UNDERSTANDING EXAMINERS’ TECHNIQUES IN MUTIPLE-CHOICE COMPREHENSION TESTS
The other important factor to keep in mind when you answer comprehension tests (which most often consist of multiple-choice questions, where you must select and mark the most appropriate option) is the key technique that examiners use in order to determine whether you correctly understood the meaning – namely, the use of so-called “distractors” (i.e., red herrings).
Remember, these comprehension exams test your grasp of the meaning of the message. NOT your short-term memory or your powers of observation (i.e., such as spotting similarities between the master text and the offered question options). In fact, more likely than not, there won’t be any similarities noticeable in the correct answer (whilst those options that do show such apparent resemblance, most likely being distractors). Because, if you think about it, the obvious way of testing whether you truly understood the meaning of a particular word or phrase, is NOT to repeat it, but to build the “right” answer around a very different word which happens to be a synonym, and thus has similar meaning. So, always remember to watch out for red herrings!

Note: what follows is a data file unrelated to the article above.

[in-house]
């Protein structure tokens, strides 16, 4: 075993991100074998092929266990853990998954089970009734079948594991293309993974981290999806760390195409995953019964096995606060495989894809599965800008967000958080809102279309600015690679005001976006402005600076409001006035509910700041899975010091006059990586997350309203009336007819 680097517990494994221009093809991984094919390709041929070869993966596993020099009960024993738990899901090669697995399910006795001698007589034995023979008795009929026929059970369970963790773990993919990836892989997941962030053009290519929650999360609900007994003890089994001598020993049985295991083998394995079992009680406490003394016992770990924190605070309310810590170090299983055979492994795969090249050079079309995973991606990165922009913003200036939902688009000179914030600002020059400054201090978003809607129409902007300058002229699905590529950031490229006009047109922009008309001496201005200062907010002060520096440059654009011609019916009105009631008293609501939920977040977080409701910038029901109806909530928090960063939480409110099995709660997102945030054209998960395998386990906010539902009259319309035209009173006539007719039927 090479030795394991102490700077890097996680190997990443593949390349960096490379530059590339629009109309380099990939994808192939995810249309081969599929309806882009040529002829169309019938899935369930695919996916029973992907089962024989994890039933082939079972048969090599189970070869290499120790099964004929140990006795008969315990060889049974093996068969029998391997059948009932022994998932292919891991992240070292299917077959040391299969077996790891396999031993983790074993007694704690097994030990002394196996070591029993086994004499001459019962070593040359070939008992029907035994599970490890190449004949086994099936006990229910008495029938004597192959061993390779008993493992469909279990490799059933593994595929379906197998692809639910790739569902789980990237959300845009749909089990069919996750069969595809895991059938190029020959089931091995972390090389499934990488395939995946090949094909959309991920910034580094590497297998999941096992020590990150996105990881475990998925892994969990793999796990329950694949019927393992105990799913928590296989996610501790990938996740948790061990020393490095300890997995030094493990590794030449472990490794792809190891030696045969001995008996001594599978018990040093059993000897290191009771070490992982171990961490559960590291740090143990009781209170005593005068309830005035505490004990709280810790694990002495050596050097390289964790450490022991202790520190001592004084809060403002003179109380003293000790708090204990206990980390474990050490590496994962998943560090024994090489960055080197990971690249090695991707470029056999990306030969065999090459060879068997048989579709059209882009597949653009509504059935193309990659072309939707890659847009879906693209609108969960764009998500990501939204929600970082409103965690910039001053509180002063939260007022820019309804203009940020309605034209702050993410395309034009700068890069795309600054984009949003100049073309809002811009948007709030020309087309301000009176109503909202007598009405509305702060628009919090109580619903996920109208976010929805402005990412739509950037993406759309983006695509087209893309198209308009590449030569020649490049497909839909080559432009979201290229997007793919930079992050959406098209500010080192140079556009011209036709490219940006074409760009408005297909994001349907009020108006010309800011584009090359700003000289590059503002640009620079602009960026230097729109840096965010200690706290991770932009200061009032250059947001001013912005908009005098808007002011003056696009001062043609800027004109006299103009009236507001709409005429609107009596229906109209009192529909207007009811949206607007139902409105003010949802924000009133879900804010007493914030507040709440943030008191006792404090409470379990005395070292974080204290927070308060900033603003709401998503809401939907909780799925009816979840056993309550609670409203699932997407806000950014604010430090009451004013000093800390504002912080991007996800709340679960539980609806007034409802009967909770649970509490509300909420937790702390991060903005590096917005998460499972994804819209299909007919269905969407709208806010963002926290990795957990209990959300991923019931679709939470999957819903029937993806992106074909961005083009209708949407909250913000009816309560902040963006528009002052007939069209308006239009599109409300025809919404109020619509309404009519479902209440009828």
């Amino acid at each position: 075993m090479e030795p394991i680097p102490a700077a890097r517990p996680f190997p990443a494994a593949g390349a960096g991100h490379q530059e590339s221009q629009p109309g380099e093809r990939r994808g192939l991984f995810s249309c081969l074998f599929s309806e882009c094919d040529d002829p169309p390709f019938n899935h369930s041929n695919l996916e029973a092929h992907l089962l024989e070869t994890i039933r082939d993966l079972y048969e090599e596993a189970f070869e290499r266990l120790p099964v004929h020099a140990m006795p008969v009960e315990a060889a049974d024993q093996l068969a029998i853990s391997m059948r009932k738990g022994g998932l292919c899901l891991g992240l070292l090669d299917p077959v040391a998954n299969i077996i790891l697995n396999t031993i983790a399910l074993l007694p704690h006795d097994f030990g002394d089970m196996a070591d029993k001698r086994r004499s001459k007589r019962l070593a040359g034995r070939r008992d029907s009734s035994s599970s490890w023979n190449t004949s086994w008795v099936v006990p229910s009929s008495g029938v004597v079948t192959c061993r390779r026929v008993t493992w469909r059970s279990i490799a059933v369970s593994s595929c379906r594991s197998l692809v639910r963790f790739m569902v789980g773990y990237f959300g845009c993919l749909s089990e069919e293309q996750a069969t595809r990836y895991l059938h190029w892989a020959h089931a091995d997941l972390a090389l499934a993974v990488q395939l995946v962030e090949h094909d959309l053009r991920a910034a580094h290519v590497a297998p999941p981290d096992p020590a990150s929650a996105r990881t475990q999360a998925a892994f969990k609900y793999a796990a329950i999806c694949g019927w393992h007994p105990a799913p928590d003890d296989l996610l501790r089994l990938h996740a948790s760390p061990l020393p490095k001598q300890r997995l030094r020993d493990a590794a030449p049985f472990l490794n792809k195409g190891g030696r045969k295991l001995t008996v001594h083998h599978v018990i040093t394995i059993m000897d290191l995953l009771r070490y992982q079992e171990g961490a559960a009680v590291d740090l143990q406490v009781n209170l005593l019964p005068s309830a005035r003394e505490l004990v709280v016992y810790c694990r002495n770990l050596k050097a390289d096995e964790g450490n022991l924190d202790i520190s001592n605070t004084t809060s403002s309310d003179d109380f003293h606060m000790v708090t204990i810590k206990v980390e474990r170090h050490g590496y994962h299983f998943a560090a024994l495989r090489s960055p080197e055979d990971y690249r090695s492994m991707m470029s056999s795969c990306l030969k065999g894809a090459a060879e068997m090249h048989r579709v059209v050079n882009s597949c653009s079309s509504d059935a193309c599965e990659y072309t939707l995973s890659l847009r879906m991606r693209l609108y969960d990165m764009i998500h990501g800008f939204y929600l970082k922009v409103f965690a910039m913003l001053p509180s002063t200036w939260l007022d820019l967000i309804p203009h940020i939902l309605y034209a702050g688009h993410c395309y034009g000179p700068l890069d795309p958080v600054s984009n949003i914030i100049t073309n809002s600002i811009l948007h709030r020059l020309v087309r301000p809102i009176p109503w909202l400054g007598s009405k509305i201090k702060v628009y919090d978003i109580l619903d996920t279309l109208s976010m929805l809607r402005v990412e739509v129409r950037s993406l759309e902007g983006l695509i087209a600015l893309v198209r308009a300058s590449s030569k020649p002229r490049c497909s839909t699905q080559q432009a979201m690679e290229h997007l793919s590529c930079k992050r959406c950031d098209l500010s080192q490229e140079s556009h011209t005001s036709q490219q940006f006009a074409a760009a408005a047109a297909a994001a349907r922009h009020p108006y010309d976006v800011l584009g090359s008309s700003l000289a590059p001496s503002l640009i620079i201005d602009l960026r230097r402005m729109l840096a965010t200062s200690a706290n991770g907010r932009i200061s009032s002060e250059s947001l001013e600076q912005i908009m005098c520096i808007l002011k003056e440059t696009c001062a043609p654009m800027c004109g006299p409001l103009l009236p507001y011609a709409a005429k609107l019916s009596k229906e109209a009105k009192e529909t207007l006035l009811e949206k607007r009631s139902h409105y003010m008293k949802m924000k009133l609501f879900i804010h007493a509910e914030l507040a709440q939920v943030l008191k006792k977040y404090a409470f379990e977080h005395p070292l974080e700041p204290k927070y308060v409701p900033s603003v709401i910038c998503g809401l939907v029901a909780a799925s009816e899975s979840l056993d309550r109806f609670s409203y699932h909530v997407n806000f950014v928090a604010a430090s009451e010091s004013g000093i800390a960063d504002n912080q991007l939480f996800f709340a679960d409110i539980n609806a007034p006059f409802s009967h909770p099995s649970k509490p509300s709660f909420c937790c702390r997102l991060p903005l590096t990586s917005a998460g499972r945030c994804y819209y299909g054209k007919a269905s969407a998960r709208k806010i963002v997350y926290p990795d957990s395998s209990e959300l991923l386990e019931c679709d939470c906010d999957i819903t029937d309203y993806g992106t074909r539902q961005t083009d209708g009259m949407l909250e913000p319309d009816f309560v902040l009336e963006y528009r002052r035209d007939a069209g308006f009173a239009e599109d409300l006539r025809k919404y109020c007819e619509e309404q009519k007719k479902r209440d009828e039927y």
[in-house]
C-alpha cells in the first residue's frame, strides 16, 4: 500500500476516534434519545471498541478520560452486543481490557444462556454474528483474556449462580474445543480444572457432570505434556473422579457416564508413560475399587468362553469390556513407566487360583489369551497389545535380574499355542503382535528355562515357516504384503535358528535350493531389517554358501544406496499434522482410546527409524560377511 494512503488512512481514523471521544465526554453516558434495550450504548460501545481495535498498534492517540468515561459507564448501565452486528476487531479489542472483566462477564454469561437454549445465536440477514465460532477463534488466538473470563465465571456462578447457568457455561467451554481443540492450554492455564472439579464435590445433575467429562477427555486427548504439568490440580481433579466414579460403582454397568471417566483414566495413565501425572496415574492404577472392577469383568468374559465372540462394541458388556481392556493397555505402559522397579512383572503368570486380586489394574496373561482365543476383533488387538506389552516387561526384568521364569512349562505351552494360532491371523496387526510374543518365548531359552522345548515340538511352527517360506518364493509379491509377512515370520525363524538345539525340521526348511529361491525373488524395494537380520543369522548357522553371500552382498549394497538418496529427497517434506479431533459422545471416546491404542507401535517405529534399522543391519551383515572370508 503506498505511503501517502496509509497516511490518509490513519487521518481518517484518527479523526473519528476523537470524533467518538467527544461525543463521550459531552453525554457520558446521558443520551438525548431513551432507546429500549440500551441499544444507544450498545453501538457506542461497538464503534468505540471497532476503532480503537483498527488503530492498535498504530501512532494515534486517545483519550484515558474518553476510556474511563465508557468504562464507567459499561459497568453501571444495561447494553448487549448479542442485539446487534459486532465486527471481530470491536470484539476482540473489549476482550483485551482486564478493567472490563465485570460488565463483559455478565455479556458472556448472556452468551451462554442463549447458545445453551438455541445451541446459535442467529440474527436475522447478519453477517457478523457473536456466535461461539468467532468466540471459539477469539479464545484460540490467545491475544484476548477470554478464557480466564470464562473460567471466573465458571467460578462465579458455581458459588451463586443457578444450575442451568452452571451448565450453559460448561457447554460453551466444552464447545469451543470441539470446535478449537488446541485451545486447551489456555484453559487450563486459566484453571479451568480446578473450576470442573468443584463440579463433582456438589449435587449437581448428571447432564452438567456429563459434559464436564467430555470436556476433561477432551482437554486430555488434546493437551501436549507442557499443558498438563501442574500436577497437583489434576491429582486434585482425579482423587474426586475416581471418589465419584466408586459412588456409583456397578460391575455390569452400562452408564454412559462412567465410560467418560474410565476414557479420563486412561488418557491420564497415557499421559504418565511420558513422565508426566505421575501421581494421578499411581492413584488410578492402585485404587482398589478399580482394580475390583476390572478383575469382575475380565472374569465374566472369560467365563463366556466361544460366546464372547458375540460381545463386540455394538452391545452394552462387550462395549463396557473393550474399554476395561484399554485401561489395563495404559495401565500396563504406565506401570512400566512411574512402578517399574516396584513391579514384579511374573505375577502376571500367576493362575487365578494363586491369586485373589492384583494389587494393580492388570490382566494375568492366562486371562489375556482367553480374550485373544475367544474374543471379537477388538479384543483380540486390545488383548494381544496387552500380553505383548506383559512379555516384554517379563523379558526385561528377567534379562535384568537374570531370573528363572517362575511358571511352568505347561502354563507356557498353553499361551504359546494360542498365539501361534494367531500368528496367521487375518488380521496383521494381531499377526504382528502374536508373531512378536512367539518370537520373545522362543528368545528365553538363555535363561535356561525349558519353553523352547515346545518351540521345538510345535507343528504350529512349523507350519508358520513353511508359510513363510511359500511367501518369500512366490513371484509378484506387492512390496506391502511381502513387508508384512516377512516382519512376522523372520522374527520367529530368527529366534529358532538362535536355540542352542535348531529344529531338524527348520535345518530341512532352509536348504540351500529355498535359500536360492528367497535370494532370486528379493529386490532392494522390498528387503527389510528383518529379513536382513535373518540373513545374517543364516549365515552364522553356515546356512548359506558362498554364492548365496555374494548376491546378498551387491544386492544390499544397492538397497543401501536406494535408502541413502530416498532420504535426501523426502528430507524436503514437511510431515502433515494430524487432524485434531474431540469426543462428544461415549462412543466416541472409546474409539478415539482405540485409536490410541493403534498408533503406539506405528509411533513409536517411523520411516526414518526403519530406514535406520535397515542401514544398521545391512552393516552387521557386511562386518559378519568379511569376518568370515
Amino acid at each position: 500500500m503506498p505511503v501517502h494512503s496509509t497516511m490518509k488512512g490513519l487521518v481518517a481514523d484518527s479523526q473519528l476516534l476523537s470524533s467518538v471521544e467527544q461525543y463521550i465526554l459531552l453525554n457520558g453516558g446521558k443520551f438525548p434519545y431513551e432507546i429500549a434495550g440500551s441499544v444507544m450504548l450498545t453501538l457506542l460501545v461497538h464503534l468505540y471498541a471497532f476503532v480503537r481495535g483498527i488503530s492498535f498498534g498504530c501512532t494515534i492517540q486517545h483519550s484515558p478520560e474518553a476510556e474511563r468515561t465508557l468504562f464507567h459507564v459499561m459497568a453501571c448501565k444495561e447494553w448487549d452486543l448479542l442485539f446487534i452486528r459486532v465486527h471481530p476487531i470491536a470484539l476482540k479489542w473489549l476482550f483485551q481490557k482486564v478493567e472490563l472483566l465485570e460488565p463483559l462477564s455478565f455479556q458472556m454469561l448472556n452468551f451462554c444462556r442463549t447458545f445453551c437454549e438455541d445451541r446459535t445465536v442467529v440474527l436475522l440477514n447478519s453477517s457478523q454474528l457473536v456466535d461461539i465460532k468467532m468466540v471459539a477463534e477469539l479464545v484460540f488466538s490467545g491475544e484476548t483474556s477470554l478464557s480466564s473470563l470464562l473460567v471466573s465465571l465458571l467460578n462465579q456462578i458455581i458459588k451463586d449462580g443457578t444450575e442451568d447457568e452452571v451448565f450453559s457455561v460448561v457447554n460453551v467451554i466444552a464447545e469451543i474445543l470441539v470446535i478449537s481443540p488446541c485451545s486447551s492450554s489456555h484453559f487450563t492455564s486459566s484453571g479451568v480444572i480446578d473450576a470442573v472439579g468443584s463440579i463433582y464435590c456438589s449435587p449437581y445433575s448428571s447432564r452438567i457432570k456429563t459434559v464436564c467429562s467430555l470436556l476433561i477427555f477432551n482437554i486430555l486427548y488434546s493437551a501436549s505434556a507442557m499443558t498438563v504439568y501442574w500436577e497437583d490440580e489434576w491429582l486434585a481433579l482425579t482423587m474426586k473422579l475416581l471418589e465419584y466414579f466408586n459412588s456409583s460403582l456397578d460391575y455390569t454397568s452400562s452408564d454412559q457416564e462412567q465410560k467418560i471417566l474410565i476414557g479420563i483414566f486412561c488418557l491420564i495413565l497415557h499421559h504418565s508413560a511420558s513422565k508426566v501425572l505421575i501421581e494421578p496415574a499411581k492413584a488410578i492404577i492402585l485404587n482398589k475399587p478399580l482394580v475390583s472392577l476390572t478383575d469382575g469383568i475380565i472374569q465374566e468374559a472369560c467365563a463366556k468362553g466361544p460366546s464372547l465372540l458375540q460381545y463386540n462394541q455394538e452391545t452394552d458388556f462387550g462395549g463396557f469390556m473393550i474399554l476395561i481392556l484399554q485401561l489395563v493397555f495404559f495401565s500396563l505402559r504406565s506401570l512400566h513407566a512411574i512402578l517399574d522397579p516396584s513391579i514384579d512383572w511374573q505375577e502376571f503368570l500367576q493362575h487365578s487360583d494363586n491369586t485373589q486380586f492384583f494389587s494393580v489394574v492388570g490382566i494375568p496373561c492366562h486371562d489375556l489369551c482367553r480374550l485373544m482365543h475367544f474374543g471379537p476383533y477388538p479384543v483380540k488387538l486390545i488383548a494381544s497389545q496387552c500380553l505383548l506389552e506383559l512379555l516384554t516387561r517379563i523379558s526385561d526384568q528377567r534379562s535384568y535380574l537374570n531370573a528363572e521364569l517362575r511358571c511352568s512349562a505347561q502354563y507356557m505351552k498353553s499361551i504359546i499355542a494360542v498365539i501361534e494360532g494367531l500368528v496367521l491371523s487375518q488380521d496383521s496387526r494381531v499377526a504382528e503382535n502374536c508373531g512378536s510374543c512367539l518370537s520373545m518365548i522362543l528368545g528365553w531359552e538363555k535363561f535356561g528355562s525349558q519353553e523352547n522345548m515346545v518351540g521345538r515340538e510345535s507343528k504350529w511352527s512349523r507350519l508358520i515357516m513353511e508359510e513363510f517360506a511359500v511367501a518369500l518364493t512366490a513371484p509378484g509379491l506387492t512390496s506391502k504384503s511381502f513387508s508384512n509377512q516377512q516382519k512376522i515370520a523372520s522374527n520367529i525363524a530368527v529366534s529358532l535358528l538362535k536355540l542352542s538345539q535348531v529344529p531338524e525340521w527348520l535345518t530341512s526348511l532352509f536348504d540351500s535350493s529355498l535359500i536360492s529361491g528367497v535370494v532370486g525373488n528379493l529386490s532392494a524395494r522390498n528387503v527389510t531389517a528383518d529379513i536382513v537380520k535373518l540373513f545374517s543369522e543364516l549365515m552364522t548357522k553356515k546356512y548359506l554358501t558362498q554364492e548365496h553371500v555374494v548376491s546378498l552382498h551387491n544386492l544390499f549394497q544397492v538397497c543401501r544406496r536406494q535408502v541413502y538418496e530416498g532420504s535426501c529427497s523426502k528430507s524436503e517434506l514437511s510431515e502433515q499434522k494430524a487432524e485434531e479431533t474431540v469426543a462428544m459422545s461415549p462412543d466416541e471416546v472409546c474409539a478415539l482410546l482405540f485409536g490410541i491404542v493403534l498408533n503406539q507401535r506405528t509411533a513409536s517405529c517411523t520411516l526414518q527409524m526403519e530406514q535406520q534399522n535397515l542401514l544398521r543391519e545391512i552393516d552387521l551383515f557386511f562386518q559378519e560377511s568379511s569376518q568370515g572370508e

WORDS AND PHRASES ARE BEST UNDERSTOOD WHEN YOU ARE FAMILIAR WITH THEIR CULTURAL AND HISTORICAL SETTING, AS WELL AS WITH THE IMPLICATIONS FOR MEANING THAT THEIR GRAMMATICAL CONTEXT IMPLY